MANILA, Nov. 1, 2012—Part of the preparation for the sacrament of confirmation in the United States is choosing a confirmation saint, said homeschooling mother Stef Patag, who moved to the US 26 years ago and now lives there with her husband and five children.
“Picking a confirmation saint… is required before confirmation. They can choose not to add a confirmation name to their baptismal name, but they are required to study at least one saint and report about that saint,” she explained.
Hence, the Feast of All Saints, celebrated annually on November 1, is more than just one of many days in the Christian calendar for Patag and her family; each of the brood – save for the youngest, who at 3 years old is yet to appreciate the significance of devotion to the holy men and women in heaven – has a special affinity to a particular saint, owing to the sacrament of confirmation.
Paco, the second in the brood, chose “Josemaria” for his confirmation name specifically for Joseph and Mary “and the reason was because they are the two greatest saints in the Roman Catholic Church and I just thought that taking them as my patrons, I couldn’t do any better.”
“St. Joseph is really just the most incredible imperfect role-model in the history of the Church. He was the perfect example of how Man should act in relation to God, in his absolute trust, in his care for Our Lady and Jesus, in his willingness to take action when necessary, in the way that he never sought out the spotlight,” the 16-year-old explained.
“He was the quintessential man, and that is really what’s coolest to me. He was in complete control of himself, and was always willing to sacrifice everything for those in his care, which is something that I really admire,” he said.
Paco referred to Mary as “awesome” and said that he has always felt drawn to her though unable to pinpoint just what it is that has led him to count her as his other favorite saint apart from Joseph.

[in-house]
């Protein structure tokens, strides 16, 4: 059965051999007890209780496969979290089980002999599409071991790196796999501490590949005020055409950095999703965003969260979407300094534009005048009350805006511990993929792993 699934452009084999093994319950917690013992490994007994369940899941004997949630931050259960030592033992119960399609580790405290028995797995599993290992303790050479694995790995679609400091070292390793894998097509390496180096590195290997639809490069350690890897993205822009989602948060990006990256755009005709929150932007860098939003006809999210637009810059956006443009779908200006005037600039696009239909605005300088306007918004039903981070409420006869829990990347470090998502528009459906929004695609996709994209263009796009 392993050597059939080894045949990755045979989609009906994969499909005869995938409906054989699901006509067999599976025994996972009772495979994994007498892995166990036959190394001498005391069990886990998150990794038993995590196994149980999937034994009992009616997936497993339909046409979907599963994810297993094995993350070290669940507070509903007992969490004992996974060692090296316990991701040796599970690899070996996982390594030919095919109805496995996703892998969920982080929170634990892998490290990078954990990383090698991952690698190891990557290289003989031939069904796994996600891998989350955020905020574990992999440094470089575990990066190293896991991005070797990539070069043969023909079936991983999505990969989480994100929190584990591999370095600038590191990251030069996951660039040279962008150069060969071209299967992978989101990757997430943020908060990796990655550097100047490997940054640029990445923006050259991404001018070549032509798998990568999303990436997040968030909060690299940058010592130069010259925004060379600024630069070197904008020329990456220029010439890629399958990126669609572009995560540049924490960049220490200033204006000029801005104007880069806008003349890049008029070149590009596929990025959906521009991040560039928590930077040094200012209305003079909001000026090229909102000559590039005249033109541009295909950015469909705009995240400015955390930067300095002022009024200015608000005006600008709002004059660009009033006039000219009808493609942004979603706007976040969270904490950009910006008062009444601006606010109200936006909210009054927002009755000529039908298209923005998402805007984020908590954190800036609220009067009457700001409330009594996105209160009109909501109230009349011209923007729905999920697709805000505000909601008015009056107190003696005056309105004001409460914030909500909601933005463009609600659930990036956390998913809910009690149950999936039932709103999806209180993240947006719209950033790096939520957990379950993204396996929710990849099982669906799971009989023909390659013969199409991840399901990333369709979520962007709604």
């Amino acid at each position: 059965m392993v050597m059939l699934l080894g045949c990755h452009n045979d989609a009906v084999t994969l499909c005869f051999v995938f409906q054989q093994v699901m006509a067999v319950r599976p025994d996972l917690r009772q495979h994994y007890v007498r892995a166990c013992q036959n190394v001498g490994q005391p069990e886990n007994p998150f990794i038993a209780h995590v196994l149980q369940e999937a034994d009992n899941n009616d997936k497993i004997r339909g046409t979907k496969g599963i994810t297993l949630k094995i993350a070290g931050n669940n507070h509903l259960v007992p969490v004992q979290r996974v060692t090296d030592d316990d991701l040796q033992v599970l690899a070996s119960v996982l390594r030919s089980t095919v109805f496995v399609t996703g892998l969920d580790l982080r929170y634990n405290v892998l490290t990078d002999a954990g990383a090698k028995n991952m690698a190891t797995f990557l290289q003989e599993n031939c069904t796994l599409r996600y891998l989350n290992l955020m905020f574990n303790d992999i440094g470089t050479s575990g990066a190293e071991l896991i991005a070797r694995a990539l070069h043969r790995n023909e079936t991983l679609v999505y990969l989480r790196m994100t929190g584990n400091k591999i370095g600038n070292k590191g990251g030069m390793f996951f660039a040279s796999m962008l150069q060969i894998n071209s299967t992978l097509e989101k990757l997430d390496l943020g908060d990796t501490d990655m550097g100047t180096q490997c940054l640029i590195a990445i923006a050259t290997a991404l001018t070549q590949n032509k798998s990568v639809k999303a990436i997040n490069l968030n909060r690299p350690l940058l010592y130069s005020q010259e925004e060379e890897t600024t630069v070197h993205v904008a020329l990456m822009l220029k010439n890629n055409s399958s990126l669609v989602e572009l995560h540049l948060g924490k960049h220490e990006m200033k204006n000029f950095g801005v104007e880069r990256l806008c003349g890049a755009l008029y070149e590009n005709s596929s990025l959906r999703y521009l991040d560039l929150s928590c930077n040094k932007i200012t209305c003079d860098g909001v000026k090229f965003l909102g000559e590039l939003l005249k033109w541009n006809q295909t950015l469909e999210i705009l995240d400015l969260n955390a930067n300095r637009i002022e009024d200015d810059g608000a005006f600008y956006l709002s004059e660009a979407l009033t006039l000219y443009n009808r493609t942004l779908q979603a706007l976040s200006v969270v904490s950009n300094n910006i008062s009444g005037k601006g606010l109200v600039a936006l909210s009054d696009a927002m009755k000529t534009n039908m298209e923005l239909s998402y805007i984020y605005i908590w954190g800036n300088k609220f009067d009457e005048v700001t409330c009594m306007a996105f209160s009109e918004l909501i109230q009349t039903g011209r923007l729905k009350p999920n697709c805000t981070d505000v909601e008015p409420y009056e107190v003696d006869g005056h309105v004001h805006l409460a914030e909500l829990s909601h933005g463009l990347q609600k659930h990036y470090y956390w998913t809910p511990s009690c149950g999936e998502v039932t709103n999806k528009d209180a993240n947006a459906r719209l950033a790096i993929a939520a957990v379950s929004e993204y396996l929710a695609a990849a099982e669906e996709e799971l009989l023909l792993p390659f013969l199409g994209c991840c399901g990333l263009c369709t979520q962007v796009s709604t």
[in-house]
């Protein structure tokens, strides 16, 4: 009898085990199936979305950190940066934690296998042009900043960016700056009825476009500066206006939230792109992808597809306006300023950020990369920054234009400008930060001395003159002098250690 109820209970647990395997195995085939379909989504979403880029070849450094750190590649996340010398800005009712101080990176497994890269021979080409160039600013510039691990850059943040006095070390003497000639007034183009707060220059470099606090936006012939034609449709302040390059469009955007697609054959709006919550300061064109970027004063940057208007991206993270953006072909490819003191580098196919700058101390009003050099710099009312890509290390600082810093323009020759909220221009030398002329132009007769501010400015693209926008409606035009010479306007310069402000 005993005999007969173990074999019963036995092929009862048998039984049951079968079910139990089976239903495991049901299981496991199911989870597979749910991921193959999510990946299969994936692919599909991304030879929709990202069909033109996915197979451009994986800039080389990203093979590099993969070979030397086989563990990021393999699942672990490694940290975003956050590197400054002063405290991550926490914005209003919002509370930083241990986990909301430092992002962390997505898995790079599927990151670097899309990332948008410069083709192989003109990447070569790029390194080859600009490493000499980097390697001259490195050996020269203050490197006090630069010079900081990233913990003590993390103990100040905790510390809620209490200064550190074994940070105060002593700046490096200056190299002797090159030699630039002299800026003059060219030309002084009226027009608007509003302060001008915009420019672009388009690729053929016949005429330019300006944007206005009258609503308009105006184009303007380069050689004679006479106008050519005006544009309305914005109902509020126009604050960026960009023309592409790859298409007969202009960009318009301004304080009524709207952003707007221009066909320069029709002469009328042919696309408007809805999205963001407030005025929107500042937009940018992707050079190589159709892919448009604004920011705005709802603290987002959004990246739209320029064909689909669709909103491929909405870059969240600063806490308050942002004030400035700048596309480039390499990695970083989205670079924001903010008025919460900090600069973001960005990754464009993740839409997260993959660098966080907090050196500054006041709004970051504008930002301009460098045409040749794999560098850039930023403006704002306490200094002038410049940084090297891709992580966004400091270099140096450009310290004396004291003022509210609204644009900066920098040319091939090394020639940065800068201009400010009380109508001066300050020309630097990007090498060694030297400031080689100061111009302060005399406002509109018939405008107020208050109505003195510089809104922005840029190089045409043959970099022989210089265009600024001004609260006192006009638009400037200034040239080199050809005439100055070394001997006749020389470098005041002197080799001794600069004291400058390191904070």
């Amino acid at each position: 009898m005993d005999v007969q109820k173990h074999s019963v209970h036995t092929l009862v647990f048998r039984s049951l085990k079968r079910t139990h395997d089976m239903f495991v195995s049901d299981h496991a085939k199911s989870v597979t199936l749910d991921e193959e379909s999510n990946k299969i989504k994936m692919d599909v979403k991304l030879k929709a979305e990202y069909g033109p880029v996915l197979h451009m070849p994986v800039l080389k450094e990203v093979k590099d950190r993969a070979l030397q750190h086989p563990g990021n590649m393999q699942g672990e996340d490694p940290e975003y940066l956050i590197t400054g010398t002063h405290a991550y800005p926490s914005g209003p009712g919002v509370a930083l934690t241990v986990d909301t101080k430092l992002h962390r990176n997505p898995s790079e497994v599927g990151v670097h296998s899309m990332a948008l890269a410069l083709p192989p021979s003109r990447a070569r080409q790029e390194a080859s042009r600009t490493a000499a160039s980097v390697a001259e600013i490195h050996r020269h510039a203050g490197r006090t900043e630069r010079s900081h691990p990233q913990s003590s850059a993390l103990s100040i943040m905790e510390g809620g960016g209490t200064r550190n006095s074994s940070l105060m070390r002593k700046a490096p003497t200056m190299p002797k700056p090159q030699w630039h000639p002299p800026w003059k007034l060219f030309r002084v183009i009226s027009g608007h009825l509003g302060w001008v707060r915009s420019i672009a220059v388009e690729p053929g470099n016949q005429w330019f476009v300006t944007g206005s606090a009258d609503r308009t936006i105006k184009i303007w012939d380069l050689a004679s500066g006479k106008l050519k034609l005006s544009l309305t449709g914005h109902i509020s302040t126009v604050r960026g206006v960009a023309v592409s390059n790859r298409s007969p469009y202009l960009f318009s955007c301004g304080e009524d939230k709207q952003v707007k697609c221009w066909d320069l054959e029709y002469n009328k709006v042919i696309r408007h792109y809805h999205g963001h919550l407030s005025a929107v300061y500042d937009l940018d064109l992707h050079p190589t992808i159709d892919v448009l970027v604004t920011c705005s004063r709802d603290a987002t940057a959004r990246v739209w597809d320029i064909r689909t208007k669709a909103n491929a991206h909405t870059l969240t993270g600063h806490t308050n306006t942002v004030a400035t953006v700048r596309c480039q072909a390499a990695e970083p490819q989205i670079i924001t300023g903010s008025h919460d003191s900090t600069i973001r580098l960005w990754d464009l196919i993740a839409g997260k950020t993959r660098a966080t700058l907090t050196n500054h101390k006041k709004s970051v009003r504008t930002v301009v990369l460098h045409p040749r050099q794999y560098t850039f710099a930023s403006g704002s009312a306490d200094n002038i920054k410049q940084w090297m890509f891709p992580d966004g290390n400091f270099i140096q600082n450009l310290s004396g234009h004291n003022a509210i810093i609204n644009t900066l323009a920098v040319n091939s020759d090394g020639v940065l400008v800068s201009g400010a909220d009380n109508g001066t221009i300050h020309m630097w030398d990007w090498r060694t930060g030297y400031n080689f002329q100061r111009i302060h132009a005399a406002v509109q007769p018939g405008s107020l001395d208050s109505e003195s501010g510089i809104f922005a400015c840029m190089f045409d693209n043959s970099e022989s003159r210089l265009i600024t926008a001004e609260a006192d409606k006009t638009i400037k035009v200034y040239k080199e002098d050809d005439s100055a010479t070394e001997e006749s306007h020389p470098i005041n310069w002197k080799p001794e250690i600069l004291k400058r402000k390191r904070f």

“Hence my confirmation name of Josemaria,” he explained.
Paco’s siblings turned out to appreciate the lives of some saints, drawn to particular ones for different reasons. His 13-year-old brother, Migi, holds St. Benedict as his favorite “because he followed his motto of ‘pray and work’ throughout his life and he taught others to follow his rule. What I think is great about him is he was able to keep himself attuned to God’s wishes while still in touch with the world. He also beat up the devil. And with God’s help he brought someone back from the dead (the monk)! And he started western monasticism.”
The eldest of the brood points to St. Elizabeth of Hungary as her favorite for not being a “typical saint.”
“When people think of holy men and women, they usually think of nuns and priests, and St. Elizabeth was a) married, b) forced to be married for purposes of an alliance, and c) forced to be married outside of her own country in a place where nobody really likes her. She pretty much had nothing going for her. But she was totally happy,” Aisa explained, adding that the saint believed that everything she had been given was there for a reason and that she was serving God by accepting the marriage, being a good wife to her husband and helping him live out his faith “in spite of everything.”
“She was a model for people who are attracted to the marriage vocation, while at the same time she practiced very severe disciplines that mirrored the disciplines of nuns and priests, like renouncing everything,” the 21-year-old added.
Ten-year-old Yena explained her choice of St. Therese as her favorite saint: “She did lots of sacrifices for Jesus and later on she became a nun, and she taught what she called her ‘Little Way’ to others. And when she died, she sent down a shower of roses, and I love roses.” (CBCP for Life)